In his article, McCormack quotes John Russo from the Georgetown University’s Kalmanovitz Initiative for Labor and the Working Poor;
“As steady formal work has been disappearing over time, informal work began to move beyond traditional concepts such as consulting, internships, subcontracting, privatization and intermittent employment,” Russo explains. “Rather than the continued rise of the formal economy, it is the informal economy that is growing.”
The precariat is “potentially all of us united by the fear of insecurity,” he notes. It is made up of “individuals living precarious and insecure existences lacking employment security, job security, income security, skill security, occupational security and labor market security.”
This is no longer the underground economy, but includes displaced individuals from the public and private sectors, millennials dealing with mountains of student debt, and baby boomers forced into early retirement without enough savings to support themselves.
There is little public assistance for the precariat class and “they’re not making demands to get better wages or improved benefits [because they] are replaced easily,” Russo notes.
Three years after Coates’ story, and nine months after McCormack’s insightful analysis of the public mood, Trump’ ascendance as America’s 45th President was complete. Trump won the States where blue-collar workers had suffered the most.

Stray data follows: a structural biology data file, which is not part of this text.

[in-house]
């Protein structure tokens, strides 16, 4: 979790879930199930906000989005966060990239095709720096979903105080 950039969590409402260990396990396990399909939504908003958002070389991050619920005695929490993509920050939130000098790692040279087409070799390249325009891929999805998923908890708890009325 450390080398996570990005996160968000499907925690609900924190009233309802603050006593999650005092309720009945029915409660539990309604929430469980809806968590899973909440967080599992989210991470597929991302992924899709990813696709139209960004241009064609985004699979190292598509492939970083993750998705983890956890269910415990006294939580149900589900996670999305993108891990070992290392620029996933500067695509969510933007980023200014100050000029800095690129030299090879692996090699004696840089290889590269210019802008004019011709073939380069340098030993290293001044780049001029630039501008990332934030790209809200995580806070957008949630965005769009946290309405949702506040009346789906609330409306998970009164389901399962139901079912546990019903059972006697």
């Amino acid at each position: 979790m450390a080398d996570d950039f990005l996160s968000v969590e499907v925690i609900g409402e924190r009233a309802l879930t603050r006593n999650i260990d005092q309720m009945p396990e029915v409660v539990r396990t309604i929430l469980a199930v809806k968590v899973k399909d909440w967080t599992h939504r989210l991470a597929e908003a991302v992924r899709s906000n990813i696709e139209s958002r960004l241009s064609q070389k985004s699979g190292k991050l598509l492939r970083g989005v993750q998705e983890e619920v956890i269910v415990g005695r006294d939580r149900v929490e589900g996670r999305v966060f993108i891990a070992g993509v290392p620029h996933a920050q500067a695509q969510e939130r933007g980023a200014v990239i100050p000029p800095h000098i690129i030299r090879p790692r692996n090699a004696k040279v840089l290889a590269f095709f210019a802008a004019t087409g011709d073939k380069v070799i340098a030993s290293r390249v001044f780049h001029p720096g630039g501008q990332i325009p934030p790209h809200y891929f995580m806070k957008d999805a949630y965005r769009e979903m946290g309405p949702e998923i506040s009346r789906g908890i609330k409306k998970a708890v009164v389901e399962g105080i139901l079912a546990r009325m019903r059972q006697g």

The story of globalisation and neo-liberal “reforms” of our own economy has followed a familiar story; loss of long-term employment; ever-increasing need for re-training; the rise casualisation and contract piece-work; and the increase of lower-paid service-work.
Depressingly, economist Shamubeel Eaqub has predicted;
“The workplace is likely to be further casualised. “
Which adds further hopelessness to New Zealanders increasingly locked out of what was once known as the Great Kiwi Dream of home-ownership.
The National government ostensibly understands the notion of aspiration, as Dear Leader Key said six years ago;
“I want New Zealanders to be aspirational – to want more for themselves and their families, and to know that they have opportunities to do that.”